My thing is that I guess my day job is that I’m a grad stu­dent and I work on nat­ur­al lan­guage pro­cess­ing stuff. So my favorite kind of bot to make is one that plays with lan­guage and does stuff with it. I’m going to talk a lit­tle bit about how I choose resources to use in my bots that play with lan­guage and lit­tle tricks that I have for manip­u­lat­ing this lan­guage to make it do things.

I guess the two ques­tions that I ask myself when I’m mak­ing a bot are what resources and cor­po­ra should I use, and how can I manip­u­late this in inter­est­ing ways to come up with tweets that are more sig­nal than noise. A lot of the time it’s actu­al­ly real­ly hard to gen­er­ate lan­guage that is sig­nal and not noise. And I aim to get a lot of sig­nal in my bots.

When I’m look­ing for cor­po­ra, I look for texts that have real­ly inter­est­ing tones and styles, like when you read it you’re like okay this is from this genre.” There are few dif­fer­ent ways that I do this. Sometimes you can search for lex­i­cal pat­terns. You can go onto Twitter and, like with Rob’s [Dubbin] Olivia Taters bot… I don’t know exact­ly how he does it, but I have the­o­ries, and it looks like there are cer­tain adverbs that he search­es for, and these adverbs tend to show up in tweets that are I guess made by teens. And a tone just kind of aris­es just from search­ing for cer­tain words, which is real­ly inter­est­ing.

I also look at web sites with spe­cif­ic writ­ing styles. For instance my bot @wikisext looks at the web site wikiHow and every­thing there is an instruc­tion­al step, and that kind of fit well with the sex tem­plate, which sort of leads to this next point which is just texts in gen­er­al that lend them­selves to jux­ta­po­si­tion. Whether that’s jux­ta­pos­ing it with some kind of tem­plate, or mash­ing it up with some oth­er text, and I sort of call that meta-templating” for lack of a bet­ter term, or hear­ing any­one else talk about it.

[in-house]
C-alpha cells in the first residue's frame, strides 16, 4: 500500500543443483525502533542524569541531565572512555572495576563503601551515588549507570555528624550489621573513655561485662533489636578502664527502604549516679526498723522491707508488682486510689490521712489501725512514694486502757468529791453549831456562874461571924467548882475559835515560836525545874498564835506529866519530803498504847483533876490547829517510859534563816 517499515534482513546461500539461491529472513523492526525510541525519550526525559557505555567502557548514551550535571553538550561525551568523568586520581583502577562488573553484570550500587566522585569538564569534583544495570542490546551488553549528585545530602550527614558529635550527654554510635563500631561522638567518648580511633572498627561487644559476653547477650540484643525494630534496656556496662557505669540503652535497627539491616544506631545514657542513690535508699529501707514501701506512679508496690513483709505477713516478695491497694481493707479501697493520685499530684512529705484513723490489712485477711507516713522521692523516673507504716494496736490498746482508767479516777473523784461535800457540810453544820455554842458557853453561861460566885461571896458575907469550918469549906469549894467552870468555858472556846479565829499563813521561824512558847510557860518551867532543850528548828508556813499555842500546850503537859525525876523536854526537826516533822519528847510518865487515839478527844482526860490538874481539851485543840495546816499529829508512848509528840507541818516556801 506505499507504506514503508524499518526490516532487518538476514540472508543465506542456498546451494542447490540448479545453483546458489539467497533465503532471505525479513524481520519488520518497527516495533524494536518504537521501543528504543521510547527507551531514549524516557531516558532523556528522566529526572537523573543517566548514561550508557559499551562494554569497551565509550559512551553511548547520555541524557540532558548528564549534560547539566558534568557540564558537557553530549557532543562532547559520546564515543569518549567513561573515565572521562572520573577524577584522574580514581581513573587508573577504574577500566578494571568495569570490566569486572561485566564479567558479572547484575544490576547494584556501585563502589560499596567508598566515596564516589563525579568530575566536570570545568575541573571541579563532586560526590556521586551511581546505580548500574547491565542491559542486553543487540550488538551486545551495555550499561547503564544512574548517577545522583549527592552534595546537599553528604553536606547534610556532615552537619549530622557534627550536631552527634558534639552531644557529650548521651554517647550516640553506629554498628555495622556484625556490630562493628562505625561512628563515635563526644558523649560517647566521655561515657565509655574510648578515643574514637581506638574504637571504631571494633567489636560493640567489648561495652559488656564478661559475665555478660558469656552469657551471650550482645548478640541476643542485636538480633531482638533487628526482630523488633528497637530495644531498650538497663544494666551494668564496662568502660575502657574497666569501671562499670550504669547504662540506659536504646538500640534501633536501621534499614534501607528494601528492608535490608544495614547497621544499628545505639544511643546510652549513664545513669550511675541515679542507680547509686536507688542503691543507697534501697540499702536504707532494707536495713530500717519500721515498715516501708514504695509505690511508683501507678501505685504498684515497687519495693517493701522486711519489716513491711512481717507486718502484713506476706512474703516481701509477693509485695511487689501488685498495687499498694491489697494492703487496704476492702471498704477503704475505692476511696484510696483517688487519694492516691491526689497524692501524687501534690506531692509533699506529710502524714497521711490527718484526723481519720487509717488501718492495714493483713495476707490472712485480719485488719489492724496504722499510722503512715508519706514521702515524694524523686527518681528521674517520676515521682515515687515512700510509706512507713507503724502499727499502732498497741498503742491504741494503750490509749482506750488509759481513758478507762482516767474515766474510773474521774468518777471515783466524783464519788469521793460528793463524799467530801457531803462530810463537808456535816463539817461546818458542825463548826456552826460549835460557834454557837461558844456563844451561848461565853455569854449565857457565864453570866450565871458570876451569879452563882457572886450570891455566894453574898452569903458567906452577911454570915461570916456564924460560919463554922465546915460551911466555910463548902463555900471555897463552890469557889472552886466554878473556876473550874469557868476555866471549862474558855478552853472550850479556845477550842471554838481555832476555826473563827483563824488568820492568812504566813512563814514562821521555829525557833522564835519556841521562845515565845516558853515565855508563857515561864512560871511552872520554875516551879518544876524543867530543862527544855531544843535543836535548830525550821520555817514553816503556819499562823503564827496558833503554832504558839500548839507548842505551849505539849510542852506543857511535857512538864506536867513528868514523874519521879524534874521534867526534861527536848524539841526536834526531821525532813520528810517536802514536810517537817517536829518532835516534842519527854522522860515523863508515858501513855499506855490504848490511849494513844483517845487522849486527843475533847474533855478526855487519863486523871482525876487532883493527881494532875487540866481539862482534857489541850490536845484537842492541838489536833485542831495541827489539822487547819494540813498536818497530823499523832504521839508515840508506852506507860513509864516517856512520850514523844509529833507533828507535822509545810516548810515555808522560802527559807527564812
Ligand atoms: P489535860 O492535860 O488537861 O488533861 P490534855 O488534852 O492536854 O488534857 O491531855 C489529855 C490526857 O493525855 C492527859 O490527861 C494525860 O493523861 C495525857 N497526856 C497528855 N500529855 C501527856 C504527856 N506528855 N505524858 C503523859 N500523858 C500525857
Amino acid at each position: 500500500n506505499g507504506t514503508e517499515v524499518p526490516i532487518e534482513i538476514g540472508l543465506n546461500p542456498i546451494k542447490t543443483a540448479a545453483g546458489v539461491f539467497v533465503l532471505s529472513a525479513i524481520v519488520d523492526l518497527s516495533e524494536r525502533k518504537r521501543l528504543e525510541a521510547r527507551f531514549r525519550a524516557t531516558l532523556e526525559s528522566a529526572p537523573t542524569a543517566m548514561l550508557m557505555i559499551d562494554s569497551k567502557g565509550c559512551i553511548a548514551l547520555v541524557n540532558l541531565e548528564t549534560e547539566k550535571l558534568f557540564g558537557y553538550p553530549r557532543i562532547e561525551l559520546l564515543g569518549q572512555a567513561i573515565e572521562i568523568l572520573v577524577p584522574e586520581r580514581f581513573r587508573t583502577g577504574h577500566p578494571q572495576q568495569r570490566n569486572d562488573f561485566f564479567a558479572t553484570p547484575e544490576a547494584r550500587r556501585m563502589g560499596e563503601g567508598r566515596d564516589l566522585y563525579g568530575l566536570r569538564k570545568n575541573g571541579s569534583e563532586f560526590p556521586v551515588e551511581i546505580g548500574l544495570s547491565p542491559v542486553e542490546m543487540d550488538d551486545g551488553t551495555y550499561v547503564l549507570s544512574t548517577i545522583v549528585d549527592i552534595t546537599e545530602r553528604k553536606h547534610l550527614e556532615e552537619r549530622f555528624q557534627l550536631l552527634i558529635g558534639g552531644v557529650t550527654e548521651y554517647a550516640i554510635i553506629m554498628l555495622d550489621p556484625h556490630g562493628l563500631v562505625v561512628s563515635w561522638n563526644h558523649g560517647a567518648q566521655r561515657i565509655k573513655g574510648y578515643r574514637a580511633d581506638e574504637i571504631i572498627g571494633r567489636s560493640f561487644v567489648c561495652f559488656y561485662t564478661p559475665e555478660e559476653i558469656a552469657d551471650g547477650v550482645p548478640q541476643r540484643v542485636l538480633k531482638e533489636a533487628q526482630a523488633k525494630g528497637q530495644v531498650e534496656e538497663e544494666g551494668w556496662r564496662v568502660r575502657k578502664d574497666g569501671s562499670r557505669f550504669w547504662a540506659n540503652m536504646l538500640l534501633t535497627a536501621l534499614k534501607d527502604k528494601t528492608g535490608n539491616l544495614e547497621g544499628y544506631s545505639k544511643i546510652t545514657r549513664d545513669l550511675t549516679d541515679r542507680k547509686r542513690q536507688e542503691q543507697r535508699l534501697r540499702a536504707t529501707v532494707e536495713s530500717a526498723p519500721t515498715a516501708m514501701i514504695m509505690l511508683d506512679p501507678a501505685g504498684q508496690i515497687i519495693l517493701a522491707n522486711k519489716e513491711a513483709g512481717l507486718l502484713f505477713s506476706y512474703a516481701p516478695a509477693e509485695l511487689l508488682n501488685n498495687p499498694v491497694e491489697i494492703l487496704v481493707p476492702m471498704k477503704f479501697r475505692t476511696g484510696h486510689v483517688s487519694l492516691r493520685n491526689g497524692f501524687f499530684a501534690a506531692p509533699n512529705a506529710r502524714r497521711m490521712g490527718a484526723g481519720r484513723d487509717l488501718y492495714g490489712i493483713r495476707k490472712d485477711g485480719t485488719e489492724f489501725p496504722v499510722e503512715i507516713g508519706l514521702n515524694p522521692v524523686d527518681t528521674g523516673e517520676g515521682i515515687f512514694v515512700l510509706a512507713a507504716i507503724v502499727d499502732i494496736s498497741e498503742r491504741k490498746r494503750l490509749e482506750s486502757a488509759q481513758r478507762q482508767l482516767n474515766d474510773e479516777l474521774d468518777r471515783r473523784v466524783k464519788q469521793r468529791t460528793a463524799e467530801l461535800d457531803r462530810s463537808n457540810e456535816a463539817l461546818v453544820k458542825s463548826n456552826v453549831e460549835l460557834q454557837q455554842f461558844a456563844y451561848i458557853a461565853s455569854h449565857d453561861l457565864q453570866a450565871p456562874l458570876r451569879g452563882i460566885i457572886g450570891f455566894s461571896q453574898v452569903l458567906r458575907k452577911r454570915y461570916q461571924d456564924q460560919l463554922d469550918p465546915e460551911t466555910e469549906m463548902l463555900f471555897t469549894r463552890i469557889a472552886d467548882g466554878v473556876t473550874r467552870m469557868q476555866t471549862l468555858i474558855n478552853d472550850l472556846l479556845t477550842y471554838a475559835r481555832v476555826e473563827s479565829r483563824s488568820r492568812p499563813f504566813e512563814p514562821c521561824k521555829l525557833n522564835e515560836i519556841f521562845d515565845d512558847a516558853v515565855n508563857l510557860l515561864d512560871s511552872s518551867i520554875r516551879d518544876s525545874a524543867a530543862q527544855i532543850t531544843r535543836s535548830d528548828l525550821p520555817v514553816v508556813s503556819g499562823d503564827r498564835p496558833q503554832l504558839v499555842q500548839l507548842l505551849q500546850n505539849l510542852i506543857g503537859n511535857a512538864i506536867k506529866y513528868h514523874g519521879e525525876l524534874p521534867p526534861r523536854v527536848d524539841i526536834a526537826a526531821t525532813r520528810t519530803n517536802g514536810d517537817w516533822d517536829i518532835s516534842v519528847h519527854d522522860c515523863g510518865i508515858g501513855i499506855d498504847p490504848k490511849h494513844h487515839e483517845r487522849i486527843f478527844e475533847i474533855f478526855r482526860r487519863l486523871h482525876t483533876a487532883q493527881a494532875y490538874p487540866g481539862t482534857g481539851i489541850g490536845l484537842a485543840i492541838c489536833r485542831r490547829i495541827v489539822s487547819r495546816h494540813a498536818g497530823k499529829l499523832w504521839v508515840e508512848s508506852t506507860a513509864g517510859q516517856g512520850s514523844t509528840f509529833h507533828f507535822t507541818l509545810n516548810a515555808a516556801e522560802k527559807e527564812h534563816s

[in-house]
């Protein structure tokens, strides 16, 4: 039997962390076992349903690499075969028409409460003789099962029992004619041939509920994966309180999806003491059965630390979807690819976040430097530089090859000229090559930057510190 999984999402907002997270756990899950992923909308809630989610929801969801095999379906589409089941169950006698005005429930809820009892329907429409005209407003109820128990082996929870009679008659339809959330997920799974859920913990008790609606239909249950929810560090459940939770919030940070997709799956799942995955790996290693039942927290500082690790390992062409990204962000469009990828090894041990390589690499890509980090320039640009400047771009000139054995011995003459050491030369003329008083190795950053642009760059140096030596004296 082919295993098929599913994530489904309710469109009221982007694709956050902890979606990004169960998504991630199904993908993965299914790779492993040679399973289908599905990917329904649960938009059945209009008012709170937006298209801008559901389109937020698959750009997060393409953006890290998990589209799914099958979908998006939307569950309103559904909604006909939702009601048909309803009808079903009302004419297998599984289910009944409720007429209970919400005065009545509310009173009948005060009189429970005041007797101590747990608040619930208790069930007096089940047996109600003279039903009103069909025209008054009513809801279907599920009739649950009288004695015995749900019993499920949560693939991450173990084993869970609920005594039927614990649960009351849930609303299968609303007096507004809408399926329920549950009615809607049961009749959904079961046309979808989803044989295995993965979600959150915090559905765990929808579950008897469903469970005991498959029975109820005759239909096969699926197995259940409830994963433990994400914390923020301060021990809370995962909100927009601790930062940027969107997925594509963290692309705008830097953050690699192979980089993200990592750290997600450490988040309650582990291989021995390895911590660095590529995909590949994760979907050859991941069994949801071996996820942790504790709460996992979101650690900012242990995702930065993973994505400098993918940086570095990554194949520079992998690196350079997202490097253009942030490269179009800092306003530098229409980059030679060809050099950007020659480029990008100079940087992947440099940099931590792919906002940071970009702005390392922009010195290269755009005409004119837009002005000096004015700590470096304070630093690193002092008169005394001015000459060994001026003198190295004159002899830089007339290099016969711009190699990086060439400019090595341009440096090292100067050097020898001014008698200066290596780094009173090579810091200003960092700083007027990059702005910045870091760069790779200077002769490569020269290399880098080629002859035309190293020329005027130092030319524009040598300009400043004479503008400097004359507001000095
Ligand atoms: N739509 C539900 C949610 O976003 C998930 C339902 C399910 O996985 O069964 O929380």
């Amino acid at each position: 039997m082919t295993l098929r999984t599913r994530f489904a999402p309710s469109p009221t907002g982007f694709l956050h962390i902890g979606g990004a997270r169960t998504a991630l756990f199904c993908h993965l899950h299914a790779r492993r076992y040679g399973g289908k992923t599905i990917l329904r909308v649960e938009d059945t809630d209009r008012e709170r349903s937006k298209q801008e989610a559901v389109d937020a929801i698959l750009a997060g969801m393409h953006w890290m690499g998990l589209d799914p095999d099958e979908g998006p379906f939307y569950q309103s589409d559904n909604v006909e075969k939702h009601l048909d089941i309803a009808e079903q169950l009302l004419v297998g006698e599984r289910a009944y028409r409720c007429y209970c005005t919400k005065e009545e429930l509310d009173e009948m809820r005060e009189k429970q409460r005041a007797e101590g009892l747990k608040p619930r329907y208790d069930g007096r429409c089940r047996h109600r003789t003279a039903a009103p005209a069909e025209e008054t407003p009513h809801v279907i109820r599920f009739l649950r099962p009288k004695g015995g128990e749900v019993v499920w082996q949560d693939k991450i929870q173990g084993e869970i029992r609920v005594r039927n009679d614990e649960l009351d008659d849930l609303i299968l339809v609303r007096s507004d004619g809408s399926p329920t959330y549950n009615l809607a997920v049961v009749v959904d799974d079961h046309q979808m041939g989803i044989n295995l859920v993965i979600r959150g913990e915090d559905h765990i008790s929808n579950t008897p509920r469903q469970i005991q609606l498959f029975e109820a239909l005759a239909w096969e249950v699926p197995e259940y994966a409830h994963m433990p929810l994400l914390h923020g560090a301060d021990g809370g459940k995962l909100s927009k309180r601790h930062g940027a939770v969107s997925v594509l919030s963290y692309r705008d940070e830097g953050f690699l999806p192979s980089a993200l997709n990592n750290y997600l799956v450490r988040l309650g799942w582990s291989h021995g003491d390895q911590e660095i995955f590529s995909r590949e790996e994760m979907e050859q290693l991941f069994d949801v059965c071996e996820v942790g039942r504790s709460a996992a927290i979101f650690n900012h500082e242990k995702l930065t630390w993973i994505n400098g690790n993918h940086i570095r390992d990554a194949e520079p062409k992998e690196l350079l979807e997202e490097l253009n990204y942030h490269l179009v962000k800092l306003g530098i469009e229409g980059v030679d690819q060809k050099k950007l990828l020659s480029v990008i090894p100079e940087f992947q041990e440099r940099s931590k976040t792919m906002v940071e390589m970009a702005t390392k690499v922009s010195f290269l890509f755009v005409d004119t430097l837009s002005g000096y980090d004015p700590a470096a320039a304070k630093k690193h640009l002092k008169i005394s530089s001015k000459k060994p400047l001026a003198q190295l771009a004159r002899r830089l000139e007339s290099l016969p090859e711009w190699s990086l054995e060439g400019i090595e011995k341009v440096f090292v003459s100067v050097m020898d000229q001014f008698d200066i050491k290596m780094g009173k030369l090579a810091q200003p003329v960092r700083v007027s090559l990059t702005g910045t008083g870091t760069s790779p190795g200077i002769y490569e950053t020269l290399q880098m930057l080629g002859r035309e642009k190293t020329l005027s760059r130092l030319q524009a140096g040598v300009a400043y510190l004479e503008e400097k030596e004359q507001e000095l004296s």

That was pret­ty vague, so actu­al­ly find­ing cor­po­ra con­crete­ly. Twitter and oth­er social media, obvi­ous­ly. This is where you can do things like these lex­i­cal search­es to turn up inter­est­ing pat­terns and inter­est­ing lan­guage. So doing key­word search­es or search­es for phras­es. Somebody men­tioned in the IRC chat I made the bot @whatsgamergate, and what that does is it search­es Twitter for the phrase is about” and then some words. I do a bit of fil­ter­ing on that and some of the fil­ter­ing involves reject­ing any tweets that say ethics” and games” then it takes the part that says is about blah blah blah” and posts in some series of tem­plates Gamergate is about this thing” which it’s not about, but God knows what is is about.

Then there’s also scrap­ing web sites. There’s so many lit­tle things you can get off so many web sites. [Slide lists IMDB, Craigslist posts, Wikipedia abstracts, ingre­di­ents from all­recipes, steps from wikiHow, reviews from Yelp.] As I was writ­ing this I was like, I got­ta come up with exam­ples” and there’s just a zil­lion things you can get out there and twist into what­ev­er you want, real­ly. Some of these I’ve used, some of them I haven’t used, and some of them are things that I want to use and haven’t fig­ured out a good way to use.